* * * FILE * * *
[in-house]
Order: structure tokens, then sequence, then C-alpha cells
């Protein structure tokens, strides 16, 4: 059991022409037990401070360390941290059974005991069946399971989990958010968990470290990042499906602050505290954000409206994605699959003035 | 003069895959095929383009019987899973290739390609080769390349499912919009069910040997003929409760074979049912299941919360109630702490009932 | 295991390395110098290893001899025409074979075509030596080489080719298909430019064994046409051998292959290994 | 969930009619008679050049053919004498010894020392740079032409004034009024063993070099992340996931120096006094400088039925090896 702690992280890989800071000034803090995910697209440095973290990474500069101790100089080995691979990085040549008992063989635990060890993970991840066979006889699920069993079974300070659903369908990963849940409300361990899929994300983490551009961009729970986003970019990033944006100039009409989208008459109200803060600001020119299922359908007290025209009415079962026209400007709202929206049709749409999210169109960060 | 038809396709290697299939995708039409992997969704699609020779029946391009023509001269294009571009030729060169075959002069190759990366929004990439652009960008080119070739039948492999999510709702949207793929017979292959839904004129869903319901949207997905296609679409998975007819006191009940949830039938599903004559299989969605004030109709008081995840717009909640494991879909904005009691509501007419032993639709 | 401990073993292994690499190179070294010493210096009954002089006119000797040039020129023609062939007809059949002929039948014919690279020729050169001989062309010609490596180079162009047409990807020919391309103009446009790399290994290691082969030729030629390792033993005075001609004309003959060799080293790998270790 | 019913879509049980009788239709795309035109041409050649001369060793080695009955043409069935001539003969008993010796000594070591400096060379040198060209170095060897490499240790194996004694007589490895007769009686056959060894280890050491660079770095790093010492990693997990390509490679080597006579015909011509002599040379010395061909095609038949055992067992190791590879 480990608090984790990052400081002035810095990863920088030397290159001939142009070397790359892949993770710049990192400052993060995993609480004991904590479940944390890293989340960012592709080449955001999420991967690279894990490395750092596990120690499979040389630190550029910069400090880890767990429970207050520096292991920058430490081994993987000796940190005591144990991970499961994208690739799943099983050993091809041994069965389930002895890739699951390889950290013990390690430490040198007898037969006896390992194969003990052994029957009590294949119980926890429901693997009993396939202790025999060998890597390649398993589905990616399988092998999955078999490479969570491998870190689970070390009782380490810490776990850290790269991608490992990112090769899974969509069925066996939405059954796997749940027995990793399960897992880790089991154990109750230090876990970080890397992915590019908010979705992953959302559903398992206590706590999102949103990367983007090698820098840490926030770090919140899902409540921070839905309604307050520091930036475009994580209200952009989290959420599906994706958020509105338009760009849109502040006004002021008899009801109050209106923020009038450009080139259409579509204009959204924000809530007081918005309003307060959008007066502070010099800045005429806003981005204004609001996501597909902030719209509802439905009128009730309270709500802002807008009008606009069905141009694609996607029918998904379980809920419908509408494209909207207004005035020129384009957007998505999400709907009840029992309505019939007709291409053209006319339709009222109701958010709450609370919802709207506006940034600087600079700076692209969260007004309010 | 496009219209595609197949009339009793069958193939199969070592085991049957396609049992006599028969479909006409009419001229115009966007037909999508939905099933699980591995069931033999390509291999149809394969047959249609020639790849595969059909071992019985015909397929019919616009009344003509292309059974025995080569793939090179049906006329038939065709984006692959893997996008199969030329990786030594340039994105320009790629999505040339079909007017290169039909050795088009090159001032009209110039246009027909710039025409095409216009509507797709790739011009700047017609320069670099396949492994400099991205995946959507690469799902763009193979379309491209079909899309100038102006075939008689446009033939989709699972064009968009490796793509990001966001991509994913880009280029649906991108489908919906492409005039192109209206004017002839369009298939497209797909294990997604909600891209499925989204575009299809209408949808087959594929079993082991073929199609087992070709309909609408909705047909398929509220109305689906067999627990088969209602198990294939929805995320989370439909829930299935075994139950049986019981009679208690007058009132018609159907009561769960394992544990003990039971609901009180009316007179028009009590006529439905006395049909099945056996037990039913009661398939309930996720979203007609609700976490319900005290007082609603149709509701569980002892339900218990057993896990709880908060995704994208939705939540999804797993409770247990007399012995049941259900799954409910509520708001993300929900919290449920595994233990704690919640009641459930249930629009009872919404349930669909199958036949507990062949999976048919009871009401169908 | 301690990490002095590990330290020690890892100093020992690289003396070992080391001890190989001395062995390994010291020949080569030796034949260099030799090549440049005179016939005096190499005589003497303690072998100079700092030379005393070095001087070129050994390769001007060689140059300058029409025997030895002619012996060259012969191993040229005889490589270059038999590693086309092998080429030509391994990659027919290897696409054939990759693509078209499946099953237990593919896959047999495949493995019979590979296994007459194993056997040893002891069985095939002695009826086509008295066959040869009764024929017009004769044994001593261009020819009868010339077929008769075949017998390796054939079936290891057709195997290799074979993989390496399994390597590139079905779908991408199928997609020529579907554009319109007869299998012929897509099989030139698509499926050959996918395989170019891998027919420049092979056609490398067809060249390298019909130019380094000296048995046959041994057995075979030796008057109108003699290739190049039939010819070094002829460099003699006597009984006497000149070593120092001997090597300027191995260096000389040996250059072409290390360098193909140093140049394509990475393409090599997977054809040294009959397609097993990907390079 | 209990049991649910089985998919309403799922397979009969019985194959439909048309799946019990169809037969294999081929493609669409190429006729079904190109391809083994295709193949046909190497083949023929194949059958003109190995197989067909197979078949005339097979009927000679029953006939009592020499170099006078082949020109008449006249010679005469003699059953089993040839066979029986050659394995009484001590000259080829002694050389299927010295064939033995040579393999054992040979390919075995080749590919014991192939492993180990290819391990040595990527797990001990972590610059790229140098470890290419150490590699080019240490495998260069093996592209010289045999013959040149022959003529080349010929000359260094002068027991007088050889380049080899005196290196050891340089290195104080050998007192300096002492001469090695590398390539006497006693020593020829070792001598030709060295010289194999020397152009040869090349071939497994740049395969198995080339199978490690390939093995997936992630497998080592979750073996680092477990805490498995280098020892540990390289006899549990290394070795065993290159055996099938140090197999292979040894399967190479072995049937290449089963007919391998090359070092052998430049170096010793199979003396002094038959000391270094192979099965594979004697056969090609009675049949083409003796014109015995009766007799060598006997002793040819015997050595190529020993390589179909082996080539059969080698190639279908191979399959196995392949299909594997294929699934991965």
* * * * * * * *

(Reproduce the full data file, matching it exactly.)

[in-house]
Order: structure tokens, then sequence, then C-alpha cells
């Protein structure tokens, strides 16, 4: 059991022409037990401070360390941290059974005991069946399971989990958010968990470290990042499906602050505290954000409206994605699959003035 | 003069895959095929383009019987899973290739390609080769390349499912919009069910040997003929409760074979049912299941919360109630702490009932 | 295991390395110098290893001899025409074979075509030596080489080719298909430019064994046409051998292959290994 | 969930009619008679050049053919004498010894020392740079032409004034009024063993070099992340996931120096006094400088039925090896 702690992280890989800071000034803090995910697209440095973290990474500069101790100089080995691979990085040549008992063989635990060890993970991840066979006889699920069993079974300070659903369908990963849940409300361990899929994300983490551009961009729970986003970019990033944006100039009409989208008459109200803060600001020119299922359908007290025209009415079962026209400007709202929206049709749409999210169109960060 | 038809396709290697299939995708039409992997969704699609020779029946391009023509001269294009571009030729060169075959002069190759990366929004990439652009960008080119070739039948492999999510709702949207793929017979292959839904004129869903319901949207997905296609679409998975007819006191009940949830039938599903004559299989969605004030109709008081995840717009909640494991879909904005009691509501007419032993639709 | 401990073993292994690499190179070294010493210096009954002089006119000797040039020129023609062939007809059949002929039948014919690279020729050169001989062309010609490596180079162009047409990807020919391309103009446009790399290994290691082969030729030629390792033993005075001609004309003959060799080293790998270790 | 019913879509049980009788239709795309035109041409050649001369060793080695009955043409069935001539003969008993010796000594070591400096060379040198060209170095060897490499240790194996004694007589490895007769009686056959060894280890050491660079770095790093010492990693997990390509490679080597006579015909011509002599040379010395061909095609038949055992067992190791590879 480990608090984790990052400081002035810095990863920088030397290159001939142009070397790359892949993770710049990192400052993060995993609480004991904590479940944390890293989340960012592709080449955001999420991967690279894990490395750092596990120690499979040389630190550029910069400090880890767990429970207050520096292991920058430490081994993987000796940190005591144990991970499961994208690739799943099983050993091809041994069965389930002895890739699951390889950290013990390690430490040198007898037969006896390992194969003990052994029957009590294949119980926890429901693997009993396939202790025999060998890597390649398993589905990616399988092998999955078999490479969570491998870190689970070390009782380490810490776990850290790269991608490992990112090769899974969509069925066996939405059954796997749940027995990793399960897992880790089991154990109750230090876990970080890397992915590019908010979705992953959302559903398992206590706590999102949103990367983007090698820098840490926030770090919140899902409540921070839905309604307050520091930036475009994580209200952009989290959420599906994706958020509105338009760009849109502040006004002021008899009801109050209106923020009038450009080139259409579509204009959204924000809530007081918005309003307060959008007066502070010099800045005429806003981005204004609001996501597909902030719209509802439905009128009730309270709500802002807008009008606009069905141009694609996607029918998904379980809920419908509408494209909207207004005035020129384009957007998505999400709907009840029992309505019939007709291409053209006319339709009222109701958010709450609370919802709207506006940034600087600079700076692209969260007004309010 | 496009219209595609197949009339009793069958193939199969070592085991049957396609049992006599028969479909006409009419001229115009966007037909999508939905099933699980591995069931033999390509291999149809394969047959249609020639790849595969059909071992019985015909397929019919616009009344003509292309059974025995080569793939090179049906006329038939065709984006692959893997996008199969030329990786030594340039994105320009790629999505040339079909007017290169039909050795088009090159001032009209110039246009027909710039025409095409216009509507797709790739011009700047017609320069670099396949492994400099991205995946959507690469799902763009193979379309491209079909899309100038102006075939008689446009033939989709699972064009968009490796793509990001966001991509994913880009280029649906991108489908919906492409005039192109209206004017002839369009298939497209797909294990997604909600891209499925989204575009299809209408949808087959594929079993082991073929199609087992070709309909609408909705047909398929509220109305689906067999627990088969209602198990294939929805995320989370439909829930299935075994139950049986019981009679208690007058009132018609159907009561769960394992544990003990039971609901009180009316007179028009009590006529439905006395049909099945056996037990039913009661398939309930996720979203007609609700976490319900005290007082609603149709509701569980002892339900218990057993896990709880908060995704994208939705939540999804797993409770247990007399012995049941259900799954409910509520708001993300929900919290449920595994233990704690919640009641459930249930629009009872919404349930669909199958036949507990062949999976048919009871009401169908 | 301690990490002095590990330290020690890892100093020992690289003396070992080391001890190989001395062995390994010291020949080569030796034949260099030799090549440049005179016939005096190499005589003497303690072998100079700092030379005393070095001087070129050994390769001007060689140059300058029409025997030895002619012996060259012969191993040229005889490589270059038999590693086309092998080429030509391994990659027919290897696409054939990759693509078209499946099953237990593919896959047999495949493995019979590979296994007459194993056997040893002891069985095939002695009826086509008295066959040869009764024929017009004769044994001593261009020819009868010339077929008769075949017998390796054939079936290891057709195997290799074979993989390496399994390597590139079905779908991408199928997609020529579907554009319109007869299998012929897509099989030139698509499926050959996918395989170019891998027919420049092979056609490398067809060249390298019909130019380094000296048995046959041994057995075979030796008057109108003699290739190049039939010819070094002829460099003699006597009984006497000149070593120092001997090597300027191995260096000389040996250059072409290390360098193909140093140049394509990475393409090599997977054809040294009959397609097993990907390079 | 209990049991649910089985998919309403799922397979009969019985194959439909048309799946019990169809037969294999081929493609669409190429006729079904190109391809083994295709193949046909190497083949023929194949059958003109190995197989067909197979078949005339097979009927000679029953006939009592020499170099006078082949020109008449006249010679005469003699059953089993040839066979029986050659394995009484001590000259080829002694050389299927010295064939033995040579393999054992040979390919075995080749590919014991192939492993180990290819391990040595990527797990001990972590610059790229140098470890290419150490590699080019240490495998260069093996592209010289045999013959040149022959003529080349010929000359260094002068027991007088050889380049080899005196290196050891340089290195104080050998007192300096002492001469090695590398390539006497006693020593020829070792001598030709060295010289194999020397152009040869090349071939497994740049395969198995080339199978490690390939093995997936992630497998080592979750073996680092477990805490498995280098020892540990390289006899549990290394070795065993290159055996099938140090197999292979040894399967190479072995049937290449089963007919391998090359070092052998430049170096010793199979003396002094038959000391270094192979099965594979004697056969090609009675049949083409003796014109015995009766007799060598006997002793040819015997050595190529020993390589179909082996080539059969080698190639279908191979399959196995392949299909594997294929699934991965």